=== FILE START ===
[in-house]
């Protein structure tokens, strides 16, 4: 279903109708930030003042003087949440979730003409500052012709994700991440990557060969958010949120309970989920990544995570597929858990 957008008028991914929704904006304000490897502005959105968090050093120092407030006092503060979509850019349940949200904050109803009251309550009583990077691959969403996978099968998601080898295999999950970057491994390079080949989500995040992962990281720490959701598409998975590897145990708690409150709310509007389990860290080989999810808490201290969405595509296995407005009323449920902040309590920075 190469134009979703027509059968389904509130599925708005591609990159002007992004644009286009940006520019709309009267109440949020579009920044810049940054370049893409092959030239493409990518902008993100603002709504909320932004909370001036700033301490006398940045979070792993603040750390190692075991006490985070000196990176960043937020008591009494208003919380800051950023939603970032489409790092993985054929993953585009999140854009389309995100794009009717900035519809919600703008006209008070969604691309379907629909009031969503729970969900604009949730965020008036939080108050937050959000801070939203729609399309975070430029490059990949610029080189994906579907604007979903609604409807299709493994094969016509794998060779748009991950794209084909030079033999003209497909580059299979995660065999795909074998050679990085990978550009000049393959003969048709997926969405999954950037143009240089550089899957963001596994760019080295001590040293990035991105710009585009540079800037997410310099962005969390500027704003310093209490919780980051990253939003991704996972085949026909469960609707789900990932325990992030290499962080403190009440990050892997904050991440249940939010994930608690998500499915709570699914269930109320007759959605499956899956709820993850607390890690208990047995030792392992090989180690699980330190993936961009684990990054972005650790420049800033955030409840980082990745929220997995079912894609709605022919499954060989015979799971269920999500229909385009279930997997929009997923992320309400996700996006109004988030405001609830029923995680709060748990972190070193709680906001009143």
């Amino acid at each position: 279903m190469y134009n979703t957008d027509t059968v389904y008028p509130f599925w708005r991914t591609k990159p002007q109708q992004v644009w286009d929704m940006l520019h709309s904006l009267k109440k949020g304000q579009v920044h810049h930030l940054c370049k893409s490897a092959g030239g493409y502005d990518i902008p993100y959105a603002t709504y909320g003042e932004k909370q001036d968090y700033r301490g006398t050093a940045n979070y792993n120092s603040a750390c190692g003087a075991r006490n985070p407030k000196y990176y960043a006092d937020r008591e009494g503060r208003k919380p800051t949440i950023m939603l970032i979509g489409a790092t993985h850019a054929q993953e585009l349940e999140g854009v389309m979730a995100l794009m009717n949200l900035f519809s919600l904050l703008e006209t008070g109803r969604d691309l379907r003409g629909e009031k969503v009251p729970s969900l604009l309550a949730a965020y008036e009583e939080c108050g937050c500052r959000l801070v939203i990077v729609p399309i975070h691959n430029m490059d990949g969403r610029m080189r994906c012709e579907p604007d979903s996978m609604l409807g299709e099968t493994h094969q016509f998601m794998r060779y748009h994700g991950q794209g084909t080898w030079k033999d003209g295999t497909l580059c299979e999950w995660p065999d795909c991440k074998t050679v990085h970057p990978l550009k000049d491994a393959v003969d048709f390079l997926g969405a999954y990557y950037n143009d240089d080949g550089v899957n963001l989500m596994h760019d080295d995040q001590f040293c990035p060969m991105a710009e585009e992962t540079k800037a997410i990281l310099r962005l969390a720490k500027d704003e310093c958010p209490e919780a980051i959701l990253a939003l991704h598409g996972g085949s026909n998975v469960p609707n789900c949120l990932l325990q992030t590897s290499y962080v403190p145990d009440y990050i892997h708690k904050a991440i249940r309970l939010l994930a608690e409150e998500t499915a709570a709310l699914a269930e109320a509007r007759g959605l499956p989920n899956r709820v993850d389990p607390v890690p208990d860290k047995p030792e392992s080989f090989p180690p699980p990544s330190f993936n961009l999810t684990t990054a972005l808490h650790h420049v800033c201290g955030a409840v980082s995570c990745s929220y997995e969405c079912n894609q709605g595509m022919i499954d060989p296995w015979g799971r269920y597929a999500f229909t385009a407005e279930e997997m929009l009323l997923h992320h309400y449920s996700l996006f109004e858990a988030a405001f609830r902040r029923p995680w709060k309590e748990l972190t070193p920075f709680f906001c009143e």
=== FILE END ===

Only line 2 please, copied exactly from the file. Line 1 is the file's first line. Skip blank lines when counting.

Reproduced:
């Protein structure tokens, strides 16, 4: 279903109708930030003042003087949440979730003409500052012709994700991440990557060969958010949120309970989920990544995570597929858990 957008008028991914929704904006304000490897502005959105968090050093120092407030006092503060979509850019349940949200904050109803009251309550009583990077691959969403996978099968998601080898295999999950970057491994390079080949989500995040992962990281720490959701598409998975590897145990708690409150709310509007389990860290080989999810808490201290969405595509296995407005009323449920902040309590920075 190469134009979703027509059968389904509130599925708005591609990159002007992004644009286009940006520019709309009267109440949020579009920044810049940054370049893409092959030239493409990518902008993100603002709504909320932004909370001036700033301490006398940045979070792993603040750390190692075991006490985070000196990176960043937020008591009494208003919380800051950023939603970032489409790092993985054929993953585009999140854009389309995100794009009717900035519809919600703008006209008070969604691309379907629909009031969503729970969900604009949730965020008036939080108050937050959000801070939203729609399309975070430029490059990949610029080189994906579907604007979903609604409807299709493994094969016509794998060779748009991950794209084909030079033999003209497909580059299979995660065999795909074998050679990085990978550009000049393959003969048709997926969405999954950037143009240089550089899957963001596994760019080295001590040293990035991105710009585009540079800037997410310099962005969390500027704003310093209490919780980051990253939003991704996972085949026909469960609707789900990932325990992030290499962080403190009440990050892997904050991440249940939010994930608690998500499915709570699914269930109320007759959605499956899956709820993850607390890690208990047995030792392992090989180690699980330190993936961009684990990054972005650790420049800033955030409840980082990745929220997995079912894609709605022919499954060989015979799971269920999500229909385009279930997997929009997923992320309400996700996006109004988030405001609830029923995680709060748990972190070193709680906001009143």